My Lords, “I’m 16 … Your Vote, My Future”. That was a placard photographed on the front of the Evening Standard and published on Friday. One headline said that 1 million people “marched to stop” the Brexit “madness”; another one said that over 5.5 million people had signed the petition to revoke Article 50. I do not imagine that Mrs May even noticed these headlines, or looked out of the window. So caught up is she in saving her position and her deal for her party that she ignores any other opinion.
The noble Lord, Lord Callanan, joked at the start of the last debate about the need to find something fresh to say—but he is only partially correct. Most of what noble Lords have suggested in these debates has been ignored or rejected in the Prime Minister’s single-minded pursuit of her deal—a deal unacceptable to right or left, remain or leave; a deal that leaves us in chaos; and a deal compromised by premature, unachievable red lines and a determination not to yield to any other point of view. Even now, days before our scheduled exit, it appears that she would prefer to plunge the country over the cliff in a no deal, if and when her plan is rejected.
The fate of the Prime Minister is irrelevant to most of the public. They crave a statesman, which the noble Viscount, Lord Hailsham, alluded to; a leader to take control and acknowledge that most voters in the referendum, whether they voted leave or remain, did not know the cost or the implications of leaving. They certainly did not vote to become poorer. I disagree with the noble Baroness, Lady Deech—the economy is most important to them. Nor did they vote to make this country a laughing stock—which it is rapidly becoming in the foreign press—to devalue the pound, to see the Treasury spend millions on stockpiling essentials or to turn Kent into a huge lorry park.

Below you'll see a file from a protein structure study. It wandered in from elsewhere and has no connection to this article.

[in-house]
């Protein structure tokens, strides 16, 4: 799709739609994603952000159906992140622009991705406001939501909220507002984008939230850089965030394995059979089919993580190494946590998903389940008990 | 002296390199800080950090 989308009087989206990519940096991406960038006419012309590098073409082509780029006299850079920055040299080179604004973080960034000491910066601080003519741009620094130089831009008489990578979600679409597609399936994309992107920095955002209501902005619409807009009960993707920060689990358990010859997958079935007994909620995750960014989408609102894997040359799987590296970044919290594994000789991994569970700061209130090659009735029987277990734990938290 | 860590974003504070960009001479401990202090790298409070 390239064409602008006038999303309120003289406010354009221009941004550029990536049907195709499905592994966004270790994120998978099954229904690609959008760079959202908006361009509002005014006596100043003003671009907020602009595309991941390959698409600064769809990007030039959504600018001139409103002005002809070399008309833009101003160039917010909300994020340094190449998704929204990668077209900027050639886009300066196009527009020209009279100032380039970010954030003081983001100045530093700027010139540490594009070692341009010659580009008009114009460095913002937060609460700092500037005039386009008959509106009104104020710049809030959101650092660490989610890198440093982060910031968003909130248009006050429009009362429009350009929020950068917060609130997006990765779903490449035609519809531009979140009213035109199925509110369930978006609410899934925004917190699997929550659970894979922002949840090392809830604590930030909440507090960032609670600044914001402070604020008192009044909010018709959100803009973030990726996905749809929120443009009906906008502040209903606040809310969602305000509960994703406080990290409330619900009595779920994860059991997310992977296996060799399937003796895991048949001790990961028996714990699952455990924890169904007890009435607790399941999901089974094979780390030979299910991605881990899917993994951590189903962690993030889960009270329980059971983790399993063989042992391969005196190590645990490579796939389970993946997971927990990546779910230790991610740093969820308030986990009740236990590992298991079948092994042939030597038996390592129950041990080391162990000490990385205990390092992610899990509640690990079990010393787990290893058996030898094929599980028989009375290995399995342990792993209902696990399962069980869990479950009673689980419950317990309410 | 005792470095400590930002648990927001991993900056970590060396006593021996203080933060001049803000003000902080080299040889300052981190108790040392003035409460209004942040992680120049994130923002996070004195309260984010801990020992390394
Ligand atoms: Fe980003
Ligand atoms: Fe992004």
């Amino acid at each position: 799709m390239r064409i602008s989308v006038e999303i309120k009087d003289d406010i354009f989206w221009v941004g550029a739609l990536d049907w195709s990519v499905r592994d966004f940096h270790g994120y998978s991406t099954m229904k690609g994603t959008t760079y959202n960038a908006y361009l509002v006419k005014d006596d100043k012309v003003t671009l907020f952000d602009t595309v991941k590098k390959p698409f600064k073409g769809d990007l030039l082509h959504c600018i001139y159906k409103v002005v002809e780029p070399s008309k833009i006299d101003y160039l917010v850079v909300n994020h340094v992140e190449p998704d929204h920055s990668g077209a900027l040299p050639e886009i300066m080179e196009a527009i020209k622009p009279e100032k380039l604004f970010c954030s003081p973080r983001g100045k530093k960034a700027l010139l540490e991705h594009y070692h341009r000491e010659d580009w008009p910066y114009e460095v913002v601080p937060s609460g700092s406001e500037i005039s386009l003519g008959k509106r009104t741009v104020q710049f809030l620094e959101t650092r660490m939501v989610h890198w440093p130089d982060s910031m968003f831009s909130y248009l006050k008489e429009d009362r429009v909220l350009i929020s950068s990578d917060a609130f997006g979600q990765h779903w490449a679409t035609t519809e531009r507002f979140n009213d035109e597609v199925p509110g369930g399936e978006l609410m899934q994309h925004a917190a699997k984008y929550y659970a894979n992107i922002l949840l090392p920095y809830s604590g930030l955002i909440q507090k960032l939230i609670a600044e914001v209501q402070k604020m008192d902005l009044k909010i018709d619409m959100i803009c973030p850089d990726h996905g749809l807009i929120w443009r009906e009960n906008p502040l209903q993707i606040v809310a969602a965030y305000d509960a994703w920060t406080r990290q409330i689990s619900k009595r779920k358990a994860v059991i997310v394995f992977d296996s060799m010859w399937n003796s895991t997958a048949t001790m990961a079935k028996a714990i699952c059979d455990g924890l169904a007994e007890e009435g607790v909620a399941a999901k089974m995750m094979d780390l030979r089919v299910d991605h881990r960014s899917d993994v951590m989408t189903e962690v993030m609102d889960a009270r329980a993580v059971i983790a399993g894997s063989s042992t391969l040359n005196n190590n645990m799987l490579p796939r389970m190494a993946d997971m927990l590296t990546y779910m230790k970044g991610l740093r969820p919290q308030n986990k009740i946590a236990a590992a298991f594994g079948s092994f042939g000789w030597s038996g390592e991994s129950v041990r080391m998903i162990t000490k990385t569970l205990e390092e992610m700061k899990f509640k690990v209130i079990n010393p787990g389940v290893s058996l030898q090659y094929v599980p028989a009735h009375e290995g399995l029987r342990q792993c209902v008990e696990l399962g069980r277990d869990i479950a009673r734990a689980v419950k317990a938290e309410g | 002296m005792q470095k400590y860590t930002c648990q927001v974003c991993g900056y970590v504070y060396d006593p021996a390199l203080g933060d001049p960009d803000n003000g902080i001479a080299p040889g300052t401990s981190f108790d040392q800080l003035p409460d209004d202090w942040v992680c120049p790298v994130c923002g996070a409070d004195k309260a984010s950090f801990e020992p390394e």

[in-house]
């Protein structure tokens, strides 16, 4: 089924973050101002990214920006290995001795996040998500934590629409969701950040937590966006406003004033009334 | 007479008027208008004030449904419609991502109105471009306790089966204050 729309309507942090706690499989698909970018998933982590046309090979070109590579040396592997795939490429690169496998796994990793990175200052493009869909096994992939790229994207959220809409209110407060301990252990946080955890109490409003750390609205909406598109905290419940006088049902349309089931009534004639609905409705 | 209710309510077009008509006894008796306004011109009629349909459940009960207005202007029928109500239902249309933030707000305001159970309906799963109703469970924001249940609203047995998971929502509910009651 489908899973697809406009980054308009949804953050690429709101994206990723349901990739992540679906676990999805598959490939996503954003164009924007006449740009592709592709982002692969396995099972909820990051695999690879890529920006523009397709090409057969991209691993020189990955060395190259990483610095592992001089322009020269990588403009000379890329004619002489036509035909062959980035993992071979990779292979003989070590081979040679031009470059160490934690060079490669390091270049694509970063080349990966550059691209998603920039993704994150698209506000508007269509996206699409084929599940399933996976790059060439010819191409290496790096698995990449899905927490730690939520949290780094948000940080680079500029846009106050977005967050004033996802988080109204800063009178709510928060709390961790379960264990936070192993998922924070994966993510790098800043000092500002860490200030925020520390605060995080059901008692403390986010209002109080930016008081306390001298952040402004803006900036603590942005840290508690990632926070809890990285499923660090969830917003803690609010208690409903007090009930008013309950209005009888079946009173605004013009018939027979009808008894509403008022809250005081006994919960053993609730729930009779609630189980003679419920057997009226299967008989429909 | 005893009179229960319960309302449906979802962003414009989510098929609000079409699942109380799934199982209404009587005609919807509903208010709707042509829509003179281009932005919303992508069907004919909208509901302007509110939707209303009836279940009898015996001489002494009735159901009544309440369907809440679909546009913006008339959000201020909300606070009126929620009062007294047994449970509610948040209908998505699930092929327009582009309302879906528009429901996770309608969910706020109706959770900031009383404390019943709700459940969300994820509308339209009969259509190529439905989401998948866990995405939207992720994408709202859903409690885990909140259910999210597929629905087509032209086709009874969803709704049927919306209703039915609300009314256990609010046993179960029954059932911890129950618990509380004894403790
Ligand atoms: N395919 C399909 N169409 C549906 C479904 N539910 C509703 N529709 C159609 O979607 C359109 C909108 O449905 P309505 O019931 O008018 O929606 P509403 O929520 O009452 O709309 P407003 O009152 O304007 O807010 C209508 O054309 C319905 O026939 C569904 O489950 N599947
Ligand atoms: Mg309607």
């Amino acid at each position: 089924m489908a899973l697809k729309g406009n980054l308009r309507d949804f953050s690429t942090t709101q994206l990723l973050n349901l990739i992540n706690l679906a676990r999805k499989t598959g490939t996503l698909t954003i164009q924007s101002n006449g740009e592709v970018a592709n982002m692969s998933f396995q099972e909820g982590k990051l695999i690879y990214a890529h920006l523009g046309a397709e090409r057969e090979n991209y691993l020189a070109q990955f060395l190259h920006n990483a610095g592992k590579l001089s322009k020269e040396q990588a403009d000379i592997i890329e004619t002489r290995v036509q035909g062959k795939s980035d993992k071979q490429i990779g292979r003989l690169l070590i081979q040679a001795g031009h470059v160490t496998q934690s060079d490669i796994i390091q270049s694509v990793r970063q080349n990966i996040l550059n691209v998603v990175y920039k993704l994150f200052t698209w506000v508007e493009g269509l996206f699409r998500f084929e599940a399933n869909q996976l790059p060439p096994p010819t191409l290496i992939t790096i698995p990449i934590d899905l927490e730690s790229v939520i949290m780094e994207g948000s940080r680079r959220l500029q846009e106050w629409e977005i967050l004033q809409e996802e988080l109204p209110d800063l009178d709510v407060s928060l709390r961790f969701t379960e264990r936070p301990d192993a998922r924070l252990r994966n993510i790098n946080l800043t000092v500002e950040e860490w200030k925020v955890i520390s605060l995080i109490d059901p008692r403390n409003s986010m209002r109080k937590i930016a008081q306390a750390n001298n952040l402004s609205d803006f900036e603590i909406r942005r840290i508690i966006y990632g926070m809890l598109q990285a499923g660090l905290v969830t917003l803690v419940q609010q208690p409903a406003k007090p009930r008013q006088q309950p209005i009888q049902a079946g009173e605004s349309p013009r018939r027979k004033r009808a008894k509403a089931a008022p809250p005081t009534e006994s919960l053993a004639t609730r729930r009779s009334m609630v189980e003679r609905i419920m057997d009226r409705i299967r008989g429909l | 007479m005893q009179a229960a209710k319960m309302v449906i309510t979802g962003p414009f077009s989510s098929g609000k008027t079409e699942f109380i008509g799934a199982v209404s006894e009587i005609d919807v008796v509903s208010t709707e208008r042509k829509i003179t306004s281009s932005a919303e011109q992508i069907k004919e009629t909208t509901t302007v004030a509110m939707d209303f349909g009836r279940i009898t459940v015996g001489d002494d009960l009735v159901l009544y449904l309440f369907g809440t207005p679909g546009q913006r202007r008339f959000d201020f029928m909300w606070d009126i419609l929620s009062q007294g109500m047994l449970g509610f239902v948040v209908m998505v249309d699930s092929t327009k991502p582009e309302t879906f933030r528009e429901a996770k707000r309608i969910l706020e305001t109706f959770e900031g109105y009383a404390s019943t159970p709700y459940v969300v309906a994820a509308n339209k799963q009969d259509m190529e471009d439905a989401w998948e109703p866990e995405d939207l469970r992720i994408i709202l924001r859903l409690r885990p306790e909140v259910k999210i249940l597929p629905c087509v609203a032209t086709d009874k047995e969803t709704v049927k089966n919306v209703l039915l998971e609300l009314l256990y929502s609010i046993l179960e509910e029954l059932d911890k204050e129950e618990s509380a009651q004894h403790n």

The Prime Minister has not done much to bring the country together, but has instead alienated Members of Parliament in an attempt to blame them, rather than herself, for this chaos. We need a statesman to put country before party, to explain to voters why the Brexit promises of 2016 are not on offer or available, and to show that it is impossible to leave without damaging the UK economically and culturally. I refer again to the wonderful Erasmus programme, which has provided so many of our young university students with invaluable experience of studying abroad.
It is, above all, our young people who are going to be most damaged by a hard Brexit—hence the placard that the young boy was carrying, to which I alluded at the beginning of my remarks. They are the ones, mostly disenfranchised in 2016, who see their prospects and horizons narrowed by this insane desire to stop our citizens moving around and working throughout Europe. Indeed, the inward migration pressure from eastern European countries is diminishing, as wages rise rapidly in those countries and their people see the “Not Welcome Here” signs illuminated at Dover and Heathrow.
We have rehearsed endlessly the threat to our businesses and industries, and the incipient dearth of labour to service our agriculture, our hospitality and health industries, to name a few—but to no avail. It is that mantra again: the will of the people. Somehow it is democratic to ask the House of Commons to vote three times on the same Motion, but undemocratic to ask the nation to reconfirm its opinion of three years ago. However the next vote goes this week—if it happens at all—we have generously been given some extra time by the EU to make up our minds, to stand on the edge of the cliff, to come to our senses and to realise that this agony, this disruption, this cost and this division are not worth it.
One of the main failures of Mrs May’s deal is the lack of detail over our future trading arrangements with the bloc in the political declaration paper. This is a vital part on which our prosperity will depend. It leaves our economy at the mercy of negotiations over the next few years. I agree with the Motion of the noble Lord, Lord Adonis. Let us revoke Article 50 and admit that we were wrong, perhaps confirming it by a people’s vote. Too much to hope for, perhaps, but then history will judge those who get it wrong.